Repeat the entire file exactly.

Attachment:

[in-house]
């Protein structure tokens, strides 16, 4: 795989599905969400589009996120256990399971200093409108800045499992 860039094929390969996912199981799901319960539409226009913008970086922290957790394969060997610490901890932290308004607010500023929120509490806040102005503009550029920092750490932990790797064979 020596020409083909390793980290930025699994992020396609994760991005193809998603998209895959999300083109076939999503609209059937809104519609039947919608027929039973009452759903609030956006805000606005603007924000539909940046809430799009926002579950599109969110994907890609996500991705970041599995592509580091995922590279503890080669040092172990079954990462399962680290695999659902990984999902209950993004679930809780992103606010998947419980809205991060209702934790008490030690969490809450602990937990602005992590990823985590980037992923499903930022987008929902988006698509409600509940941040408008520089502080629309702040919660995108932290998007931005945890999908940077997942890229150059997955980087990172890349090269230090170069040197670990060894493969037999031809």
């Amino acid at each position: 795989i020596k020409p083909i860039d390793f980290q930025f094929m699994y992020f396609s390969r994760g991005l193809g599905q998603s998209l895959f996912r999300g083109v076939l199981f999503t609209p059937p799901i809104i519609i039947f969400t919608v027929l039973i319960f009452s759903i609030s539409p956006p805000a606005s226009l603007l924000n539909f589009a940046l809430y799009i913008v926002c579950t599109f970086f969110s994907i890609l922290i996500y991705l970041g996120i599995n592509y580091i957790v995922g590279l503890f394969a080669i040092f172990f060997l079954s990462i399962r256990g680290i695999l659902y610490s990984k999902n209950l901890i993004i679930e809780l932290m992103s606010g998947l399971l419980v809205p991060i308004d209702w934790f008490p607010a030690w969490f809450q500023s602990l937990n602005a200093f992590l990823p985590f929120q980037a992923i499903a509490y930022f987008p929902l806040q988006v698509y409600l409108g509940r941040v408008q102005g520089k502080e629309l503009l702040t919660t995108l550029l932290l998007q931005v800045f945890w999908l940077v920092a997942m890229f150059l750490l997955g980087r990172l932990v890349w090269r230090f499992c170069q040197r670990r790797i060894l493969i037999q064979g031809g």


[in-house]
């Protein structure tokens, strides 16, 4: 795989599905969400589009996120256990399971200093409108800045499992 860039094929390969996912199981799901319960539409226009913008970086922290957790394969060997610490901890932290308004607010500023929120509490806040102005503009550029920092750490932990790797064979 020596020409083909390793980290930025699994992020396609994760991005193809998603998209895959999300083109076939999503609209059937809104519609039947919608027929039973009452759903609030956006805000606005603007924000539909940046809430799009926002579950599109969110994907890609996500991705970041599995592509580091995922590279503890080669040092172990079954990462399962680290695999659902990984999902209950993004679930809780992103606010998947419980809205991060209702934790008490030690969490809450602990937990602005992590990823985590980037992923499903930022987008929902988006698509409600509940941040408008520089502080629309702040919660995108932290998007931005945890999908940077997942890229150059997955980087990172890349090269230090170069040197670990060894493969037999031809």
């Amino acid at each position: 795989i020596k020409p083909i860039d390793f980290q930025f094929m699994y992020f396609s390969r994760g991005l193809g599905q998603s998209l895959f996912r999300g083109v076939l199981f999503t609209p059937p799901i809104i519609i039947f969400t919608v027929l039973i319960f009452s759903i609030s539409p956006p805000a606005s226009l603007l924000n539909f589009a940046l809430y799009i913008v926002c579950t599109f970086f969110s994907i890609l922290i996500y991705l970041g996120i599995n592509y580091i957790v995922g590279l503890f394969a080669i040092f172990f060997l079954s990462i399962r256990g680290i695999l659902y610490s990984k999902n209950l901890i993004i679930e809780l932290m992103s606010g998947l399971l419980v809205p991060i308004d209702w934790f008490p607010a030690w969490f809450q500023s602990l937990n602005a200093f992590l990823p985590f929120q980037a992923i499903a509490y930022f987008p929902l806040q988006v698509y409600l409108g509940r941040v408008q102005g520089k502080e629309l503009l702040t919660t995108l550029l932290l998007q931005v800045f945890w999908l940077v920092a997942m890229f150059l750490l997955g980087r990172l932990v890349w090269r230090f499992c170069q040197r670990r790797i060894l493969i037999q064979g031809g």